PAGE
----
Quake of change

The Japanese quake has shifted everyone's consciousness in different ways to a certain extent. My personal shift took place a couple of weeks before the quake, but it served to emphasize and magnify my shift. I, personally (please assume every word in this entry is my personal p.o.v from this moment onwards), don't think we have seen the last of it. Something in my gut tells me we're in the midst of a major transition on Earth.

A lot has happened in the past year. Apart from the Japanese quake, there was Christchurch, the Brisbane floods, Haiti, *that* oil spill, fish dying everywhere, etc. Even Singapore, the typically organized nation with well-equipped infrastructure were not spared flooding, which was an almost non-event compared to what was happening to the rest of the world. But it was a sign to me nonetheless.

My generation has not witnessed such a frequency of major events. It is not all doom and gloom though, as we are witnessing positive events such as the Middle-eastern uprisings. The astrologers and other 'new-age' people have anticipated these for years.

What we have been accustomed to for the past decades is not sustainable in the long-term. The ecologists, scientists, researchers know. It is a fact that our resources *are* going to run out soon, it is a matter of time. To put in crudely, even if there were no natural disasters, we're on the pathway to self-destruction.

But we're all in denial about it. Our lives carry on as though we live in another dimension. We indulge in ego-boosting pursuits, meaningless power stuggles. I am in no illusion about my personal well-being even though I live in a country free from natural disasters. I am very clear that anything can happen at any point in time, that is why I have made it a personal goal to be more mindful of my choices.

But it still took me almost 30 years of my lifetime to truly realise what it means to lead a purposeful life. There is no point knowing or understanding these concepts intellectually, it is another issue altogether to apply these concepts to my daily life. To be more aware, to have proper priorities, to know what truly matters. I have to gradually wipe away years of conditioning, I don't even think I am 10% done. Yet I am still blessed, because I don't have to be near-death for myself to wake up.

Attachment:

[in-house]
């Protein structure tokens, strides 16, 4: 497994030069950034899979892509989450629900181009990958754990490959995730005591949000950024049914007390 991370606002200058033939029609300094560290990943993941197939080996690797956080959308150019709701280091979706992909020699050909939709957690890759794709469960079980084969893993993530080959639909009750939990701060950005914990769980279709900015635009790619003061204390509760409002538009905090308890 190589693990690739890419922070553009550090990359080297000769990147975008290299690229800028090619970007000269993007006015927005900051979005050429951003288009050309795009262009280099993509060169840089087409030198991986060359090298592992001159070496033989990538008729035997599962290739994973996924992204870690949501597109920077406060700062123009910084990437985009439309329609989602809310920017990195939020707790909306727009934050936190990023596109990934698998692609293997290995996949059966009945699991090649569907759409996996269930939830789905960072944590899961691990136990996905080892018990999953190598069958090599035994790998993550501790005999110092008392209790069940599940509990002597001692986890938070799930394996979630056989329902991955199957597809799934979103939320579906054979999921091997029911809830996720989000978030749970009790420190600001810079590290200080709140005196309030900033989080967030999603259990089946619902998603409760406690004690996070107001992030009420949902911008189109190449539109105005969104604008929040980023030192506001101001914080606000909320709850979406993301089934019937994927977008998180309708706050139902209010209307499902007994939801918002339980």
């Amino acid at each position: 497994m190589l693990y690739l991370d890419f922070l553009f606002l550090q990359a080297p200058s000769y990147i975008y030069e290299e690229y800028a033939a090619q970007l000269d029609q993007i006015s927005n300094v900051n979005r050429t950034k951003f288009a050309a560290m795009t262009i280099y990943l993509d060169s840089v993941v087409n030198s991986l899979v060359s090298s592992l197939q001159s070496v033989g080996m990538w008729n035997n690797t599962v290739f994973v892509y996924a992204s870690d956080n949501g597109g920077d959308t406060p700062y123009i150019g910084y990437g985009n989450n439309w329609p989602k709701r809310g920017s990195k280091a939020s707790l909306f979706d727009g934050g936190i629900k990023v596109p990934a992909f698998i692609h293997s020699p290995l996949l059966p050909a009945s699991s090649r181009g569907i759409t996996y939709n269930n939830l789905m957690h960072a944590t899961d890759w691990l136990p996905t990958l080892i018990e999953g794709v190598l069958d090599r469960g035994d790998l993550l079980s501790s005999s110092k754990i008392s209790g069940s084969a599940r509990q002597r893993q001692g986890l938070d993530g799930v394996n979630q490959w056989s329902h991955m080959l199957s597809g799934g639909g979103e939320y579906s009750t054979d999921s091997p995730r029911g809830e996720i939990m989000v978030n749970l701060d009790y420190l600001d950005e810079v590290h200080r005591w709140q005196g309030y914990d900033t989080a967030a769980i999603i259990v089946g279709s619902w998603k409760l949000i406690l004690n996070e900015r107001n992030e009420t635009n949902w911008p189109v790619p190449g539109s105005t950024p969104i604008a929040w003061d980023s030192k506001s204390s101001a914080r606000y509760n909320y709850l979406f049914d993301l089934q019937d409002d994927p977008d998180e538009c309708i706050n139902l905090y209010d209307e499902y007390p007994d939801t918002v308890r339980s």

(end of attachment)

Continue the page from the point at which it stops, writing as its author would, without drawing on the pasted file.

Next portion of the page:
I have no idea what is going to happen in the next one-two years. I don't believe that the world is literally going to end, but I do think there is significant transition that is already taking place now, and we're all going to witness the effects in the next two years. I am not afraid nor worried, I have begun to accept the inevitability of natural cycles. I just hope to be as conscious as possible while making every choice.

I believe there is a silver-lining in every dark cloud and we can now see how a disaster spurs people uniting to a common cause and delivering goodwill with no agenda. I wonder if it would be in this lifetime that I will get to witness people uniting globally and stop the senseless power struggles. We have the means globally to eradicate wars, poverty and other issues that do not have to exist. But we don't bother except for the minority groups championing for their individual causes. We are all intricately linked and in doesn't make logical sense at all to fight for power for the sake of power. What is the point of having people accumulating all that wealth and power when we all die at the end of it? Is it about a place in history? Nobody is going to look back at him/her fondly – wow, the richest person in the world. We don't remember Bill Gates or Steve Jobs because they're one of the richest people in existence. We remember them because they made significant contributions to mankind. Mother Theresa was not wealthy. How about Martin Luther King?